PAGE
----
If you didn’t know better, you might think that Amazon Web Services (s amzn) is worried about the competition. Amazon, which makes a habit of cutting prices on its cloud services and offering all sorts of price options, is being more aggressive than usual in pushing customers to use and keep using its cloud services.
For example, the public cloud giant is pitching enterprise accounts with better-than-usual discounts if customers commit to long-term-use of reserved instances for their workloads rather than the on-demand instance options, according to anecdotal reports. In some cases, it is offering unusual “true up” deals so large companies can even out their Amazon spending over the course of their fiscal year. In a “true up” model, the customer pays an agreed-upon monthly price for anticipated usage. It may end up using significantly more or less capacity in that time but this model lets it settle up at the end of each quarter.
The company is “quietly offering up yearly pricing that allows clients to smooth out the bumps of the consumption model. [This is] attractive for large corporations with yearly locked-in budgets,” said an IT executive with a large Amazon customer. “[That means] no surprise spikes either up or down,” the exec added.
An Amazon spokeswoman had no comment, but the company’s usual stance is that it offers many pricing options to give customers a lot of flexibility. Use of reserved instances can be up to 71 percent cheaper than on-demand instances.
Amazon wants cloud commitment
The push to get big accounts to commit to reserved instances for one or three year terms is not lost on Newvem, an Israeli startup that’s building its business monitoring customer use of Amazon’s cloud and making recommendations on best deployment options.
Nevvem will now offer a service to show users which of their instances should move to reserved instances, how much they will save or not save if they move, and how to move them, says Cameron Peron, the company’s VP of marketing and business development. A quarter of Newvem’s 500 customers could save from 35 percent to 50 percent of their current bill if they make the right choice, he said.
Competitive pressures add up, even for giants
Amazon has always been competitive and continually cuts prices, but the latest push comes at a time when cloud competitors are getting feistier and more numerous. The OpenStack cloud crowd, including Rackspace (s rax) and Hewlett-Packard (s hpq), are coming online and Microsoft (s msft) Azure is adding more directly competitive infrastructure-as-a-service capabilities. Rivals say Amazon may be feeling the pinch — with profits under pressure while its plans to build infrastructure grow unabated.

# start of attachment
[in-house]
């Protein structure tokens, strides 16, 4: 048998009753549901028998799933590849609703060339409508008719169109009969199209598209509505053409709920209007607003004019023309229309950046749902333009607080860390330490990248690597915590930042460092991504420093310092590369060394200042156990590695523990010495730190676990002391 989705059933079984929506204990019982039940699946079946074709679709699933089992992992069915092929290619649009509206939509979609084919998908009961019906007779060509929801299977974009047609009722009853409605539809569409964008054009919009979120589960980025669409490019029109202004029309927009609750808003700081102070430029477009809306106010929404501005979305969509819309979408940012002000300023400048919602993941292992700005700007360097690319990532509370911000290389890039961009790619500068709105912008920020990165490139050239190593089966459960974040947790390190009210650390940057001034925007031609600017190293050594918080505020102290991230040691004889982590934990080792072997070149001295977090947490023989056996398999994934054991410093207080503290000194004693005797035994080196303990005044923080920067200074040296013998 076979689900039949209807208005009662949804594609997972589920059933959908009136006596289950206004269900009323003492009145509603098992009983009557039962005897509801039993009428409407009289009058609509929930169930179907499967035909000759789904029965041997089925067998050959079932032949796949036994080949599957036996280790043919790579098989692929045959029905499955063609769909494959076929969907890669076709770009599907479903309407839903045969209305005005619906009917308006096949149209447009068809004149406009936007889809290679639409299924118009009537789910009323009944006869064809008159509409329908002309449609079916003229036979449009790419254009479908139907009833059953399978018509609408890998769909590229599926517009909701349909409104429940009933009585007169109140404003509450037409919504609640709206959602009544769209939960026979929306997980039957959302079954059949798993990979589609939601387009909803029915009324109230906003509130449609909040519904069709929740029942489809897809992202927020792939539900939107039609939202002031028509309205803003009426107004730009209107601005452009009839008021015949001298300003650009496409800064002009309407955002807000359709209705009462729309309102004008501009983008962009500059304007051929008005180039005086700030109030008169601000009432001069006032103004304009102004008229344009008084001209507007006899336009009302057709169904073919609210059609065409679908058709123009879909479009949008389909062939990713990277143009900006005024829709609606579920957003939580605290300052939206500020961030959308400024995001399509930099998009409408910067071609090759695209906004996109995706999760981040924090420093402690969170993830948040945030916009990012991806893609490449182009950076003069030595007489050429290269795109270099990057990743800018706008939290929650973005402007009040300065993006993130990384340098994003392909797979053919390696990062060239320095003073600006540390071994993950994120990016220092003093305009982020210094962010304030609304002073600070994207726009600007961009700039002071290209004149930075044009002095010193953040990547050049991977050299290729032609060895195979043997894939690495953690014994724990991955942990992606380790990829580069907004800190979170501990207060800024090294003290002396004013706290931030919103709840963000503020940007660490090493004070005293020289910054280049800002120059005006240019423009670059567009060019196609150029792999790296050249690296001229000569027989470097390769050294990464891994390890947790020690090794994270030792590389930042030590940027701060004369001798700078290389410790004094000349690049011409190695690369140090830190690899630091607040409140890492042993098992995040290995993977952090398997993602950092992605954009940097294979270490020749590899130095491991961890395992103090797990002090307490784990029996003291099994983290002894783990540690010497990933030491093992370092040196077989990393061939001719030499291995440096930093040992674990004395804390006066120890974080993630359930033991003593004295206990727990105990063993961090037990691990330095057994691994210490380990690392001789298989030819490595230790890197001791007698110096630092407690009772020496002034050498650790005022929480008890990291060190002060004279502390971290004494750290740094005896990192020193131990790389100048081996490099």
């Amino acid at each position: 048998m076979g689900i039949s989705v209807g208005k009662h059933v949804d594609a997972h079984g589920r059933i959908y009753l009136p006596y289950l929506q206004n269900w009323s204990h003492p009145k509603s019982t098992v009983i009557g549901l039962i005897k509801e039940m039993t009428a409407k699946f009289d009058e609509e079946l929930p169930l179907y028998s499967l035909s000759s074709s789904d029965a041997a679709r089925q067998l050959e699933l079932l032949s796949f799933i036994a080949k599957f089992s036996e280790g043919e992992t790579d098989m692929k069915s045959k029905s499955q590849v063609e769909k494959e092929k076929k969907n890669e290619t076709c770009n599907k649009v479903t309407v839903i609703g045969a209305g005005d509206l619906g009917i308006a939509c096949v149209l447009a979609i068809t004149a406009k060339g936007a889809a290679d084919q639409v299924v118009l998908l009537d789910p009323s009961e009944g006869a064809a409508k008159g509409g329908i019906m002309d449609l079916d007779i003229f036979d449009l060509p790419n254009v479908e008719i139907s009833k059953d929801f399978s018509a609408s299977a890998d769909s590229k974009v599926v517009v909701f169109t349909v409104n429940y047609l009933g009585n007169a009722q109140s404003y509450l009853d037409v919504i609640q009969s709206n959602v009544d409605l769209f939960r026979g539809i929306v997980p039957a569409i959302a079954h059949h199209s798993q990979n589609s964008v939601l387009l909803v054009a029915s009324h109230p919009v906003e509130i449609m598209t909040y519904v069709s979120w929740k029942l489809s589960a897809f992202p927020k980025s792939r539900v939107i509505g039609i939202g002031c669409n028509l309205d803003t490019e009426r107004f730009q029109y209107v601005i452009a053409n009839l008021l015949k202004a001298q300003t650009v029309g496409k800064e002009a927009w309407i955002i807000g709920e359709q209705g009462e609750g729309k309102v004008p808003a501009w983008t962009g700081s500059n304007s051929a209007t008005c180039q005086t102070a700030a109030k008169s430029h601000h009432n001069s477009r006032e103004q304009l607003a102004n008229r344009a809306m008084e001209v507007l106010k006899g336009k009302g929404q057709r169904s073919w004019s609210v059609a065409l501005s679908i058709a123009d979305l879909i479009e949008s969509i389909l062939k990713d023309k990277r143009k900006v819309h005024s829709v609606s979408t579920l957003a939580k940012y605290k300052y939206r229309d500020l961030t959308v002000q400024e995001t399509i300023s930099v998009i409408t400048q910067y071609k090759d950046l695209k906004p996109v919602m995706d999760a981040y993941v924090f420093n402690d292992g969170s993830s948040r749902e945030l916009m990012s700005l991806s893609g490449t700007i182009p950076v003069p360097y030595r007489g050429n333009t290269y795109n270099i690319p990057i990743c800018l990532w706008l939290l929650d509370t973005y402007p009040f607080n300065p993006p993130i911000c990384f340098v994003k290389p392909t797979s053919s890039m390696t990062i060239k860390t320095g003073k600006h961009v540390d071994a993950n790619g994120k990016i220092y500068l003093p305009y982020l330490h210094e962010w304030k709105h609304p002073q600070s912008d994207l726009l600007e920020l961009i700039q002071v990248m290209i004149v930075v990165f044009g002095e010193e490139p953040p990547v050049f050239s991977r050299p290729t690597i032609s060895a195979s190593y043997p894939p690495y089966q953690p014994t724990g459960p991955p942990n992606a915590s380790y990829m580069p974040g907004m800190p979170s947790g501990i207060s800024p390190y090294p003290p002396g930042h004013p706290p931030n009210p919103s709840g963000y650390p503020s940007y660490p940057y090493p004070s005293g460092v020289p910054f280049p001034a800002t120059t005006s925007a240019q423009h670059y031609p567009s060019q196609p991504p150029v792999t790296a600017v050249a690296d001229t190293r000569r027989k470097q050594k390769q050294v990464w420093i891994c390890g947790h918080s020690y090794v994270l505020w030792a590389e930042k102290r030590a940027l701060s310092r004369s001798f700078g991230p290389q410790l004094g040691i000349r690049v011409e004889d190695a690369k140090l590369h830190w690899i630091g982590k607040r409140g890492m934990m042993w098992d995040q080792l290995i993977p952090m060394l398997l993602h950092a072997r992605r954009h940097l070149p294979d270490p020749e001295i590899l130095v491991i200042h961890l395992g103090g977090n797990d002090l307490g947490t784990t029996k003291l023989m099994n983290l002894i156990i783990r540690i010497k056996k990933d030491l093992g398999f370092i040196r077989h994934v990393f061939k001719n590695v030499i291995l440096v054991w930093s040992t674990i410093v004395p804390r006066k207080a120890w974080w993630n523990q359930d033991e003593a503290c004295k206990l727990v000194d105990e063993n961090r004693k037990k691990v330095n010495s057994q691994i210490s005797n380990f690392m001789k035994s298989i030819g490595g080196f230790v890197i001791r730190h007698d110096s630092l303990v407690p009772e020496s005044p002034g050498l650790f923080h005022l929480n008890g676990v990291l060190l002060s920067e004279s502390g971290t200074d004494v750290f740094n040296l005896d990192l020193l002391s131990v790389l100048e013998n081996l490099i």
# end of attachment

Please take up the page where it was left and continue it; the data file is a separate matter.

SoftLayer, a Dallas-based competitor, says it’s winning customers like Appfirst and some gaming companies from Amazon. Donn Rochette, CTO and co-founder of Appfirst, said SoftLayer offers his company the ability to pair the scale of public cloud infrastructure and the ability to get dedicated servers for its work. And, in this case, SoftLayer ended up being less expensive than Amazon because it does not charge for data traffic flowing within its own cloud, he said.
Cloudant is working with SoftLayer, Joyent and Microsoft to provide a cloud database service that distributes applications across a global network of high-performance data centers. The company still runs on Amazon but has significantly lessened that dependence over time, largely because Amazon’s DynamoDB service competes with Cloudant.
Cloudant CEO Derek Schoettle’s nagging question is: If a customer is talking to Amazon, what kind of price concessions will it get to run DynamoDB and not Cloudant on Amazon infrastructure?
Stemming startup defections
Others report that Amazon is also getting more aggressive about keeping startups in the fold as they grow. Amazon EC2 is the no-brainer infrastructure pick for any startup. But once those companies start to scale up, they all do the cost-benefit analysis of staying with Amazon or bringing IT in-house. Many opt to do the latter, said Jason Pressman, managing director of Shasta Ventures, a Silicon Valley VC that works with many of these small companies.
“I think Amazon’s picking its spots to be very aggressive and simultaneously rethinking its overall pricing and all of this is concurrent with what Rackspace, Red Hat (s rhat), and Microsoft Azure is doing,” he said. Every one of those vendors wants to compete for that infrastructure business. That is fundamentally a commodity service so they all have to compete on price, he added.